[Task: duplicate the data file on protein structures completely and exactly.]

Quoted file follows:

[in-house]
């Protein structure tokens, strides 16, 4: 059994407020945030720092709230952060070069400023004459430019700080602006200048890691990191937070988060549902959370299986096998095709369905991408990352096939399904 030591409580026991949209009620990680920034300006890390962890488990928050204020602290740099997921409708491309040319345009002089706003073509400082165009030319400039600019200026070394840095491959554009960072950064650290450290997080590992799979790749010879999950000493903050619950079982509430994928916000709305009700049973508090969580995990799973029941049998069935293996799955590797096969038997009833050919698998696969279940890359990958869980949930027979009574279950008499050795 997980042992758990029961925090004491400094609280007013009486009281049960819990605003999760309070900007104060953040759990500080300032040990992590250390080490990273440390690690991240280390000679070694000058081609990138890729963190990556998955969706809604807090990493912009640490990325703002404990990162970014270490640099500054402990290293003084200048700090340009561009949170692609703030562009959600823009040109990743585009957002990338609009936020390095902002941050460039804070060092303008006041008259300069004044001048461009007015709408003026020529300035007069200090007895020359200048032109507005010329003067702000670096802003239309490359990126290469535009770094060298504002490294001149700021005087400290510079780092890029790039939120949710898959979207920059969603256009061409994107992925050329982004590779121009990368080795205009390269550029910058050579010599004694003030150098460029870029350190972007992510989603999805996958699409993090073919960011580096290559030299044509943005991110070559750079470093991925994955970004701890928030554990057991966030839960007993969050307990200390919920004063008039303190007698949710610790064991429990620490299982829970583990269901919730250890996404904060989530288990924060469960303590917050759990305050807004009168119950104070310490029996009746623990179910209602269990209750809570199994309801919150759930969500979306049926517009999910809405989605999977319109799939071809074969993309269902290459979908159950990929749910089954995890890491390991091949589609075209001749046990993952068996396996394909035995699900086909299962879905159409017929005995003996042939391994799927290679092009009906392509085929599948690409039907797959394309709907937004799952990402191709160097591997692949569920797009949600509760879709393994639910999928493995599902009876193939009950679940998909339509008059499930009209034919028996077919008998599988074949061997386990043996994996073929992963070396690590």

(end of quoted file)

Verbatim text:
[in-house]
């Protein structure tokens, strides 16, 4: 059994407020945030720092709230952060070069400023004459430019700080602006200048890691990191937070988060549902959370299986096998095709369905991408990352096939399904 030591409580026991949209009620990680920034300006890390962890488990928050204020602290740099997921409708491309040319345009002089706003073509400082165009030319400039600019200026070394840095491959554009960072950064650290450290997080590992799979790749010879999950000493903050619950079982509430994928916000709305009700049973508090969580995990799973029941049998069935293996799955590797096969038997009833050919698998696969279940890359990958869980949930027979009574279950008499050795 997980042992758990029961925090004491400094609280007013009486009281049960819990605003999760309070900007104060953040759990500080300032040990992590250390080490990273440390690690991240280390000679070694000058081609990138890729963190990556998955969706809604807090990493912009640490990325703002404990990162970014270490640099500054402990290293003084200048700090340009561009949170692609703030562009959600823009040109990743585009957002990338609009936020390095902002941050460039804070060092303008006041008259300069004044001048461009007015709408003026020529300035007069200090007895020359200048032109507005010329003067702000670096802003239309490359990126290469535009770094060298504002490294001149700021005087400290510079780092890029790039939120949710898959979207920059969603256009061409994107992925050329982004590779121009990368080795205009390269550029910058050579010599004694003030150098460029870029350190972007992510989603999805996958699409993090073919960011580096290559030299044509943005991110070559750079470093991925994955970004701890928030554990057991966030839960007993969050307990200390919920004063008039303190007698949710610790064991429990620490299982829970583990269901919730250890996404904060989530288990924060469960303590917050759990305050807004009168119950104070310490029996009746623990179910209602269990209750809570199994309801919150759930969500979306049926517009999910809405989605999977319109799939071809074969993309269902290459979908159950990929749910089954995890890491390991091949589609075209001749046990993952068996396996394909035995699900086909299962879905159409017929005995003996042939391994799927290679092009009906392509085929599948690409039907797959394309709907937004799952990402191709160097591997692949569920797009949600509760879709393994639910999928493995599902009876193939009950679940998909339509008059499930009209034919028996077919008998599988074949061997386990043996994996073929992963070396690590």